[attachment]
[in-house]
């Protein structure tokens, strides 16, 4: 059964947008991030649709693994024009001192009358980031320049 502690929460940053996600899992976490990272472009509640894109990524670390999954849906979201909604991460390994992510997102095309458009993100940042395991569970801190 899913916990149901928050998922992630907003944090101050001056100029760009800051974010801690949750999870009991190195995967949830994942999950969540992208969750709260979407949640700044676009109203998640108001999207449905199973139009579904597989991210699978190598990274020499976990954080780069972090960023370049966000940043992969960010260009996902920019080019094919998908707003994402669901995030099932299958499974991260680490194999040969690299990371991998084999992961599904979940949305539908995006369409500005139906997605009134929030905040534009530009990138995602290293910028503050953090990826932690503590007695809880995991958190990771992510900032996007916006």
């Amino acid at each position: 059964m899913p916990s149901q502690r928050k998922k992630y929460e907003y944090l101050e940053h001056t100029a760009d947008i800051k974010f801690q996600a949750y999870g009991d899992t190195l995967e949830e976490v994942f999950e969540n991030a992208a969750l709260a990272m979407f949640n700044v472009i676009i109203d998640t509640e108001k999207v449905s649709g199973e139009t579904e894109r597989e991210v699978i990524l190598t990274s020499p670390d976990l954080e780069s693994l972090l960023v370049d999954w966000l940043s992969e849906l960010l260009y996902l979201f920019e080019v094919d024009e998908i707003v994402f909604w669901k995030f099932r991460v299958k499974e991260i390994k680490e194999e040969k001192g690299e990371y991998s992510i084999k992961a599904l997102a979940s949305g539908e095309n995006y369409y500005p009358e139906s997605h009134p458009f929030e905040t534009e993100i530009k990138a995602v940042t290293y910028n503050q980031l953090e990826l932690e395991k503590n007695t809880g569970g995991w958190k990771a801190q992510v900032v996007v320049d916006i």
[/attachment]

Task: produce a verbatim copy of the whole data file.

[in-house]
């Protein structure tokens, strides 16, 4: 059964947008991030649709693994024009001192009358980031320049 502690929460940053996600899992976490990272472009509640894109990524670390999954849906979201909604991460390994992510997102095309458009993100940042395991569970801190 899913916990149901928050998922992630907003944090101050001056100029760009800051974010801690949750999870009991190195995967949830994942999950969540992208969750709260979407949640700044676009109203998640108001999207449905199973139009579904597989991210699978190598990274020499976990954080780069972090960023370049966000940043992969960010260009996902920019080019094919998908707003994402669901995030099932299958499974991260680490194999040969690299990371991998084999992961599904979940949305539908995006369409500005139906997605009134929030905040534009530009990138995602290293910028503050953090990826932690503590007695809880995991958190990771992510900032996007916006």
């Amino acid at each position: 059964m899913p916990s149901q502690r928050k998922k992630y929460e907003y944090l101050e940053h001056t100029a760009d947008i800051k974010f801690q996600a949750y999870g009991d899992t190195l995967e949830e976490v994942f999950e969540n991030a992208a969750l709260a990272m979407f949640n700044v472009i676009i109203d998640t509640e108001k999207v449905s649709g199973e139009t579904e894109r597989e991210v699978i990524l190598t990274s020499p670390d976990l954080e780069s693994l972090l960023v370049d999954w966000l940043s992969e849906l960010l260009y996902l979201f920019e080019v094919d024009e998908i707003v994402f909604w669901k995030f099932r991460v299958k499974e991260i390994k680490e194999e040969k001192g690299e990371y991998s992510i084999k992961a599904l997102a979940s949305g539908e095309n995006y369409y500005p009358e139906s997605h009134p458009f929030e905040t534009e993100i530009k990138a995602v940042t290293y910028n503050q980031l953090e990826l932690e395991k503590n007695t809880g569970g995991w958190k990771a801190q992510v900032v996007v320049d916006i």